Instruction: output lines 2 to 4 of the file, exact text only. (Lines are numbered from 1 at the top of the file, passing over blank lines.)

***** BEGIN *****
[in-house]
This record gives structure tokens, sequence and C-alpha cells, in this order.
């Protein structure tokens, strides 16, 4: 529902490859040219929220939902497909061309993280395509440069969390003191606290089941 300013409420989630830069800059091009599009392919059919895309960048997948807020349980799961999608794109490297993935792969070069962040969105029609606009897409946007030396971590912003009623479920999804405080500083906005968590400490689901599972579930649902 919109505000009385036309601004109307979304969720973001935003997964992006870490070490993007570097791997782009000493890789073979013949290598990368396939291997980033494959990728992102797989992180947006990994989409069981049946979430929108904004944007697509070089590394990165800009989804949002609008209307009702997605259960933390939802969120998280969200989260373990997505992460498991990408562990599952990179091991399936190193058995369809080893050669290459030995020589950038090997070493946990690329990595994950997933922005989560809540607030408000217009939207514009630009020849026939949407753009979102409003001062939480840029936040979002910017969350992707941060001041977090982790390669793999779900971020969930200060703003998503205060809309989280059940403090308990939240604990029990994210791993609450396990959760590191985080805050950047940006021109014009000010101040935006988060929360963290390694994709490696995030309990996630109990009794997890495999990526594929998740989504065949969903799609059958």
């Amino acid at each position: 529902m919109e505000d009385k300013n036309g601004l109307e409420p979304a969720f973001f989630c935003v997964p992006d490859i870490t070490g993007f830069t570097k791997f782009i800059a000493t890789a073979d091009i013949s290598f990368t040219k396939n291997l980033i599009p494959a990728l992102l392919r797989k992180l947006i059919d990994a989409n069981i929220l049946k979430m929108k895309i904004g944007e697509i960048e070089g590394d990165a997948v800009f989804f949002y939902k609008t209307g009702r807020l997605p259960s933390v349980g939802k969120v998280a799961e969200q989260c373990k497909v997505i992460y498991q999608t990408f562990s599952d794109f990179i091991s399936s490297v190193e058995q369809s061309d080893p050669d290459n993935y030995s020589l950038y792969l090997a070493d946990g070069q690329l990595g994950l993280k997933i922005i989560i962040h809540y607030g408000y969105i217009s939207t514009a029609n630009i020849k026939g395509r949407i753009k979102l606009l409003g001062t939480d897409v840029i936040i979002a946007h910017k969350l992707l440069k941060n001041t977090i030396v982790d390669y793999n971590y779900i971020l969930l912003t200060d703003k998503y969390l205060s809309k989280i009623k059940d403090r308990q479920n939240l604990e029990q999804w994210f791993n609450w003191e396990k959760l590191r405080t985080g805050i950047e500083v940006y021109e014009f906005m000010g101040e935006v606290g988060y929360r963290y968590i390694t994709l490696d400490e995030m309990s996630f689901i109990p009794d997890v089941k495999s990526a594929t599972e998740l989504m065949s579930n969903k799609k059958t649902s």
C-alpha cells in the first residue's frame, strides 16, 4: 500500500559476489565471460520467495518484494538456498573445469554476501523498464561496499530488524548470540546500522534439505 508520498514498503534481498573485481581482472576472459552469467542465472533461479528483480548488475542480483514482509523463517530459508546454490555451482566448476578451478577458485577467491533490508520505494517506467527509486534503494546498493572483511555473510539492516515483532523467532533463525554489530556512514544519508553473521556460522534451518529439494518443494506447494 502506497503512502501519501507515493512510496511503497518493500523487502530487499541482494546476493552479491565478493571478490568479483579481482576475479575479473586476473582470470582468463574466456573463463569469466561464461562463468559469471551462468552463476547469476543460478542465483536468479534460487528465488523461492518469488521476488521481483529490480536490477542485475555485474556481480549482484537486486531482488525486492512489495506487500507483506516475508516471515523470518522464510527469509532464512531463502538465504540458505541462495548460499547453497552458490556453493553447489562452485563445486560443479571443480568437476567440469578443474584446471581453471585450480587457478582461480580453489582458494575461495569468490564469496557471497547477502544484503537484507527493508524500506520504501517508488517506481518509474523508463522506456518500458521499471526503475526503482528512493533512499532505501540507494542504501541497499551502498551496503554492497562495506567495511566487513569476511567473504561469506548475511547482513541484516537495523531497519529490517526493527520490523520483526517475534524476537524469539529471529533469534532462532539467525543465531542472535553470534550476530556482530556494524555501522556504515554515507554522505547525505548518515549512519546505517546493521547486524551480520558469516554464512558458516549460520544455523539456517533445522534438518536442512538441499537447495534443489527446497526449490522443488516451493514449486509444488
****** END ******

This record gives structure tokens, sequence and C-alpha cells, in this order.
């Protein structure tokens, strides 16, 4: 529902490859040219929220939902497909061309993280395509440069969390003191606290089941 300013409420989630830069800059091009599009392919059919895309960048997948807020349980799961999608794109490297993935792969070069962040969105029609606009897409946007030396971590912003009623479920999804405080500083906005968590400490689901599972579930649902 919109505000009385036309601004109307979304969720973001935003997964992006870490070490993007570097791997782009000493890789073979013949290598990368396939291997980033494959990728992102797989992180947006990994989409069981049946979430929108904004944007697509070089590394990165800009989804949002609008209307009702997605259960933390939802969120998280969200989260373990997505992460498991990408562990599952990179091991399936190193058995369809080893050669290459030995020589950038090997070493946990690329990595994950997933922005989560809540607030408000217009939207514009630009020849026939949407753009979102409003001062939480840029936040979002910017969350992707941060001041977090982790390669793999779900971020969930200060703003998503205060809309989280059940403090308990939240604990029990994210791993609450396990959760590191985080805050950047940006021109014009000010101040935006988060929360963290390694994709490696995030309990996630109990009794997890495999990526594929998740989504065949969903799609059958």
């Amino acid at each position: 529902m919109e505000d009385k300013n036309g601004l109307e409420p979304a969720f973001f989630c935003v997964p992006d490859i870490t070490g993007f830069t570097k791997f782009i800059a000493t890789a073979d091009i013949s290598f990368t040219k396939n291997l980033i599009p494959a990728l992102l392919r797989k992180l947006i059919d990994a989409n069981i929220l049946k979430m929108k895309i904004g944007e697509i960048e070089g590394d990165a997948v800009f989804f949002y939902k609008t209307g009702r807020l997605p259960s933390v349980g939802k969120v998280a799961e969200q989260c373990k497909v997505i992460y498991q999608t990408f562990s599952d794109f990179i091991s399936s490297v190193e058995q369809s061309d080893p050669d290459n993935y030995s020589l950038y792969l090997a070493d946990g070069q690329l990595g994950l993280k997933i922005i989560i962040h809540y607030g408000y969105i217009s939207t514009a029609n630009i020849k026939g395509r949407i753009k979102l606009l409003g001062t939480d897409v840029i936040i979002a946007h910017k969350l992707l440069k941060n001041t977090i030396v982790d390669y793999n971590y779900i971020l969930l912003t200060d703003k998503y969390l205060s809309k989280i009623k059940d403090r308990q479920n939240l604990e029990q999804w994210f791993n609450w003191e396990k959760l590191r405080t985080g805050i950047e500083v940006y021109e014009f906005m000010g101040e935006v606290g988060y929360r963290y968590i390694t994709l490696d400490e995030m309990s996630f689901i109990p009794d997890v089941k495999s990526a594929t599972e998740l989504m065949s579930n969903k799609k059958t649902s």